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July 28, 2017

Venezuela doesn’t have any friends left in Washington



Marco Rubio and Nancy Pelosi rarely see eye to eye.

But both the liberal Democratic leader from San Francisco and the conservative Republican from Miami agree on one thing:

Venezuelan President Nicolás Maduro is a brutal dictator.

“The President of Venezuela, to me, looks like he’s a thug and we just can’t let them exploit poor people in the country... with a message that looks like he’s their champion,” Pelosi said.

Ahead of a vote Sunday that could dramatically change Venezuela’s constitution in favor of Maduro, the tough talk from Pelosi and other liberal Democrats now mirrors the rhetoric of Miami Republicans who have long opposed Caracas.

As a result, any sympathy towards Maduro in Washington, even among liberal Democrats who once praised the leadership of Maduro’s predecessor, Hugo Chavez, has vanished.

Members of Congress who maintained a dialogue with Caracas during Chavez’s administration no longer speak to Maduro.

The leadership of the Washington-based Organization of American States is demanding free and fair elections.

And the White House declared the U.S. “will take strong and swift economic actions” if the Maduro regime goes ahead with the vote Sunday.

For pro-Venezuela politicians and diplomats in Washington, Chavez’s commitment to the country’s 1999 constitution was a redeeming characteristic for a leader who trafficked in anti-U.S. rhetoric during his 14 years in power.

“I’ve known Chavez and Maduro. Anytime we met, [Chavez] would always go into his pocket and bring out the constitution of Venezuela,” said U.S. Rep. Gregory Meeks, a New York Democrat and the only sitting member of Congress who attended Chavez’s funeral in 2013. “Unfortunately, what Maduro is doing is tearing up the constitution.”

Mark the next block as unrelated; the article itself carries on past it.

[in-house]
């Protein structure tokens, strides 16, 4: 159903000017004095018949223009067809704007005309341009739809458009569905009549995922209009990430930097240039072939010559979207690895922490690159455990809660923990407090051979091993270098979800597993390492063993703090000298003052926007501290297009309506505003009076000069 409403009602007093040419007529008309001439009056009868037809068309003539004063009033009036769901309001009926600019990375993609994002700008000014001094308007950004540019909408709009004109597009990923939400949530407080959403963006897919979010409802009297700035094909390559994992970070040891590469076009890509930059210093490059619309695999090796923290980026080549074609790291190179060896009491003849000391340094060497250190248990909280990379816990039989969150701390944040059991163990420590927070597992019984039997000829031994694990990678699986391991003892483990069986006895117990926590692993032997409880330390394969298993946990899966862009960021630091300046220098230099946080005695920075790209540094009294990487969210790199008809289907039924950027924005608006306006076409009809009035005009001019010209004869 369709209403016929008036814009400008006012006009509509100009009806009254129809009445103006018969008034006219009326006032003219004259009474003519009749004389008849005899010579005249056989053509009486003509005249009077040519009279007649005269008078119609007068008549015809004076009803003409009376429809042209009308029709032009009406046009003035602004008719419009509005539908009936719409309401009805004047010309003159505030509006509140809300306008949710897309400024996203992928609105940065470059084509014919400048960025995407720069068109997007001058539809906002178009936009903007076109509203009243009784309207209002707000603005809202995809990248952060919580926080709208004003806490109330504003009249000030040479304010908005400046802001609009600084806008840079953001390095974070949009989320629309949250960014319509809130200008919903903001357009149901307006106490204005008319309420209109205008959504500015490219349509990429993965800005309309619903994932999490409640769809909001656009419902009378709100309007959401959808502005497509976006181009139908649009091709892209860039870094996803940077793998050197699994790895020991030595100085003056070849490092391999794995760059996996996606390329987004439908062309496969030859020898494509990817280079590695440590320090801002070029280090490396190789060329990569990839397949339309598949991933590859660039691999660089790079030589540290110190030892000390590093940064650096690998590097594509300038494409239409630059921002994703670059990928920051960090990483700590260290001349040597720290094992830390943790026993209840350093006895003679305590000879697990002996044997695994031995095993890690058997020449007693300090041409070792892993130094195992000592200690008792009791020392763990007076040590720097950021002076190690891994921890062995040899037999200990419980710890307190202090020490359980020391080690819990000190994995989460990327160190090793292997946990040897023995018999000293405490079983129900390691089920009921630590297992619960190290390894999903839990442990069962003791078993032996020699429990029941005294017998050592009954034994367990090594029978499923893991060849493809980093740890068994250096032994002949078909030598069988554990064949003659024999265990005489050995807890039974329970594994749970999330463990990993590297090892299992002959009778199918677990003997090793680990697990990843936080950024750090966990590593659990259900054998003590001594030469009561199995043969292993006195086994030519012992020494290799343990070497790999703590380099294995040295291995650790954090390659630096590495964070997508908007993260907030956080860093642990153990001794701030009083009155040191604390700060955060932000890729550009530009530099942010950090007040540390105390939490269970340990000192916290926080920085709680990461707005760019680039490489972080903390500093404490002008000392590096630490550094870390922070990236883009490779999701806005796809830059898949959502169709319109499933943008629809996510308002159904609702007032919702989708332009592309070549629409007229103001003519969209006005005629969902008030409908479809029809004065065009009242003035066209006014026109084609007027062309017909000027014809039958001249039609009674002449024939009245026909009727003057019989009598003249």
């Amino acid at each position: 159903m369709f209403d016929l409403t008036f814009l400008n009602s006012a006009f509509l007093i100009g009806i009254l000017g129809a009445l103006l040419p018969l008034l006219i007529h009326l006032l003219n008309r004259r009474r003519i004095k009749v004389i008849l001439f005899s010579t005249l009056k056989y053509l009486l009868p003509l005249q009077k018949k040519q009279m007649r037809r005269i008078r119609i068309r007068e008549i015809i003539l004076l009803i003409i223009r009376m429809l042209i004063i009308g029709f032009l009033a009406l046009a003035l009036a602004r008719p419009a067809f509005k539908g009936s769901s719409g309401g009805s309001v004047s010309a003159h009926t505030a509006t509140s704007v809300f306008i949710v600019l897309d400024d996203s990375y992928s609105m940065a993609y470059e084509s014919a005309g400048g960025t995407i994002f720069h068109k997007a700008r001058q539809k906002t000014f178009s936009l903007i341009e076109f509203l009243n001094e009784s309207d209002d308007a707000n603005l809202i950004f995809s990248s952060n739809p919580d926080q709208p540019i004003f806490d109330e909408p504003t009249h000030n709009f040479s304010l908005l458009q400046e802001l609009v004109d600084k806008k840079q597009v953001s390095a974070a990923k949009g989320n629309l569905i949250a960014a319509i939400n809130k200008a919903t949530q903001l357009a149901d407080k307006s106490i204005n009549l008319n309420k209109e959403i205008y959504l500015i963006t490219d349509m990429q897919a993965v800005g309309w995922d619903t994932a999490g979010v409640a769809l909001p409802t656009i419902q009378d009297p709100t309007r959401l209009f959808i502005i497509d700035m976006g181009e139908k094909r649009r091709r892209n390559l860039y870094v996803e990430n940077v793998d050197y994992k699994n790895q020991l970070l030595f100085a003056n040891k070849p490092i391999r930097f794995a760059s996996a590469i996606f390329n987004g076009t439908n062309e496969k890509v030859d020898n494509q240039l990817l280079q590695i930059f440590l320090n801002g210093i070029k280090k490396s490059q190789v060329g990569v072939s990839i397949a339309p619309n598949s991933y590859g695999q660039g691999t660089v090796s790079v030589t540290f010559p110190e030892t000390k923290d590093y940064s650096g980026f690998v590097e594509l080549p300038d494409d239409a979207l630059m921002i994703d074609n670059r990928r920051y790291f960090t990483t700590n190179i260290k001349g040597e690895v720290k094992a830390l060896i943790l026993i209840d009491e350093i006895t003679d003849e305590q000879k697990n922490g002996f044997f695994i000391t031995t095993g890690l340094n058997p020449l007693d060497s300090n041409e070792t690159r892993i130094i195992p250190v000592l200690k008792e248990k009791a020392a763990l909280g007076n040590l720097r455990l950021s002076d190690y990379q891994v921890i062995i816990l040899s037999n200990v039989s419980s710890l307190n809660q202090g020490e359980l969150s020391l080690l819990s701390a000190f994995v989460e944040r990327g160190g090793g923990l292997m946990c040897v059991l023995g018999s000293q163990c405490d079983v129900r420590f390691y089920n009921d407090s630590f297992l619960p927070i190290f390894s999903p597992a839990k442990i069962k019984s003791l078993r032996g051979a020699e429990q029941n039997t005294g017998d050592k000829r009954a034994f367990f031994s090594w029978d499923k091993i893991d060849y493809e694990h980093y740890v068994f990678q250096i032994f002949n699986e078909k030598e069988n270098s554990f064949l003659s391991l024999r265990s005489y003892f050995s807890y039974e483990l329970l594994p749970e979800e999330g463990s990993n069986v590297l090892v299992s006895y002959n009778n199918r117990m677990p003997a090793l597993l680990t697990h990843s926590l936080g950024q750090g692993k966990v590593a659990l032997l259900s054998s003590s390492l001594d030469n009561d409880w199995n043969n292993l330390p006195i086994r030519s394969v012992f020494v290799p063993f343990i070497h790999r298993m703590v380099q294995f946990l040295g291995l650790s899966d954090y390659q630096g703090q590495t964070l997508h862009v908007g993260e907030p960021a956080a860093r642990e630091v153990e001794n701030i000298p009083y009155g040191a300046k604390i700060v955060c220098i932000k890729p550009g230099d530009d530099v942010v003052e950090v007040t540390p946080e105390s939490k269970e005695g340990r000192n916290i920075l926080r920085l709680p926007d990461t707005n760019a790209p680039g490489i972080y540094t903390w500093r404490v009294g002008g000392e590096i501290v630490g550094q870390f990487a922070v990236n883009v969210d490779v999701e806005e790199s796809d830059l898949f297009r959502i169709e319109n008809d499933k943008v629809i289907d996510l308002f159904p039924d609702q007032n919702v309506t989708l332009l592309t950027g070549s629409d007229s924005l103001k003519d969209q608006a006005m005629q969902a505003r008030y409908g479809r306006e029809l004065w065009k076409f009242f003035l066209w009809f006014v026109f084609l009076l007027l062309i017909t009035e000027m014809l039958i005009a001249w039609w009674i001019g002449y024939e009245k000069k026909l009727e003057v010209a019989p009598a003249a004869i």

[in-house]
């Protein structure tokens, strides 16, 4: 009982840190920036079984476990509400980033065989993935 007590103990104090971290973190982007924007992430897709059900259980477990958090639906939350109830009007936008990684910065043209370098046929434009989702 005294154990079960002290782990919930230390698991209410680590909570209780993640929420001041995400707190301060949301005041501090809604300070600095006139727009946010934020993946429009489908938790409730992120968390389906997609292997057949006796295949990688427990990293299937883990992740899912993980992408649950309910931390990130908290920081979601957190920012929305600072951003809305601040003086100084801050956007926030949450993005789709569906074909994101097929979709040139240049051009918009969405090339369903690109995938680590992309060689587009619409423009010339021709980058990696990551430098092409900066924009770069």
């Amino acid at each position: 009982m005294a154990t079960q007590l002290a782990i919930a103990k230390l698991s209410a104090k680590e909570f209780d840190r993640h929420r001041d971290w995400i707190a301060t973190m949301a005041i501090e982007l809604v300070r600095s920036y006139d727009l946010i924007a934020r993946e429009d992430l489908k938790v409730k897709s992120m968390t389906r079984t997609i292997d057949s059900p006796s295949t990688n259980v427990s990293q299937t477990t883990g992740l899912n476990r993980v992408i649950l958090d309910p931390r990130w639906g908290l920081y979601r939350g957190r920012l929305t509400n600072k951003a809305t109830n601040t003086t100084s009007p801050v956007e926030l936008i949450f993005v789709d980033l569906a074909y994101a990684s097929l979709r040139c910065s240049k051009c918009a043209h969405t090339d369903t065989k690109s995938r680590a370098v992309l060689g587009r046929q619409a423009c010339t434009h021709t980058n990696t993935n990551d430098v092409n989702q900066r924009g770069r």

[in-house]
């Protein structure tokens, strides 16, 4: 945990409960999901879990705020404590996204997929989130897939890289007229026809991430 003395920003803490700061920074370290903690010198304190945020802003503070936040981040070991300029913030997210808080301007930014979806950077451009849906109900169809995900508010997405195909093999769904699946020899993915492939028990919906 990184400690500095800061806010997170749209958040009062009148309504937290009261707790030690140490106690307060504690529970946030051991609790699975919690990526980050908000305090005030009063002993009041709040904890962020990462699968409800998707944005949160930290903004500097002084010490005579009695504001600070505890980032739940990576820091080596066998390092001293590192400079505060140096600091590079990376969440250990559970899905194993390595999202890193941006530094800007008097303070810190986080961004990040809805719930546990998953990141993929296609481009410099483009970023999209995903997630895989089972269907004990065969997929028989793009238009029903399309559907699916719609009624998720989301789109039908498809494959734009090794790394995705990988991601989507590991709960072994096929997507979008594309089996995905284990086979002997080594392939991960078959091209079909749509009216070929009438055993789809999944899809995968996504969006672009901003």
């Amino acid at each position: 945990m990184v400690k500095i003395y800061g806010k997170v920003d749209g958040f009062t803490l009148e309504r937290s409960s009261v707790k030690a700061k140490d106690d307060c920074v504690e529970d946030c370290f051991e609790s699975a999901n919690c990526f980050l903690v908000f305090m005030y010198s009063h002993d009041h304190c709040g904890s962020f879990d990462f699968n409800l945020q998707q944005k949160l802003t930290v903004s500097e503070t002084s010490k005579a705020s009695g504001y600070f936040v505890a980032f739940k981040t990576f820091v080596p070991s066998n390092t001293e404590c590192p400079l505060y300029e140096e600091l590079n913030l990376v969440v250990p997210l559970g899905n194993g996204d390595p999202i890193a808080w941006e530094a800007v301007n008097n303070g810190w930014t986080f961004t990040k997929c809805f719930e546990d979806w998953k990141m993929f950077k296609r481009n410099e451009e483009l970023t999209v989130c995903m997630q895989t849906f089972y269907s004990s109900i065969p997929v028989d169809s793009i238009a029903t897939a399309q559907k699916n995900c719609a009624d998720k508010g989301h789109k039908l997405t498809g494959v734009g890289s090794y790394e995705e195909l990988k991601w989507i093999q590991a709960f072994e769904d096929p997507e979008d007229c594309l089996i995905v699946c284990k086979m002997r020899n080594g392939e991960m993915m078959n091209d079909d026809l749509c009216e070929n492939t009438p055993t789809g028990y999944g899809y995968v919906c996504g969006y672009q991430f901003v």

Meeks maintained regular contact with Caracas even as Chavez accused the U.S. of orchestrating a failed 2002 coup and referred to former President George W. Bush as “the devil” in 2006.

But Maduro’s decision to annul the Venezuelan legislature in March, and widespread protests that have led to the deaths of more than 100 people, are too much to reconcile.

“He doesn’t seem to me to be same guy that I knew when he was the leader of the Parliament back when I first met him with Hugo Chavez or the individual I spoke with briefly after he became president,” Meeks said.

The congressman added that his conversation with Maduro in 2013 was about “getting diplomatic relationships going again.”

But something changed between 2013 and 2015, when Maduro arrested opposition leader Leopoldo Lopez and began suspending democratic norms.

“It seems to me at some point, I don’t know what happened, that he was not interested in having further dialogue, he’s not the same guy,” Meeks said. “Something has to happen to change what has been going on for years now. The lines have been crossed and there’s no attempt at trying to have reconciliation.”

That wasn’t the case years ago, when Chavez enjoyed amicable relations with U.S. officials appointed by President Bill Clinton in the late 1990s.

“The name of the game was to engage,” said John Maisto, U.S. ambassador to Venezuela from 1997 to 2000.

Maisto said despite Chavez’s antagonistic rhetoric toward business interests and the United States, he was deeply committed to Article 350 of the Venezuelan constitution, which states “the Venezuelan people will not recognize any regime, legislation or authority that runs counter to democratic values, principles and guarantees, or undermines human rights.”

Protesters, including a man who attacked government buildings with a helicopter in June, have said Maduro is disregarding Article 350.

“The current regime is blatantly violating the constitution by not having local elections, by not having referenda... by trampling separation of powers and the non-recognition of the legislature,” Maisto said. “They are crossing a red line.”

Read more here.

Marco Rubio throws cold water on Bill Nelson's bipartisan health care push



Less than 24 hours after Sen. John McCain scuttled the GOP's push to repeal Obamacare, Florida Democratic Sen. Bill Nelson confirmed he is working with moderate Republican Sen. Susan Collins of Maine on a bipartisan health care plan.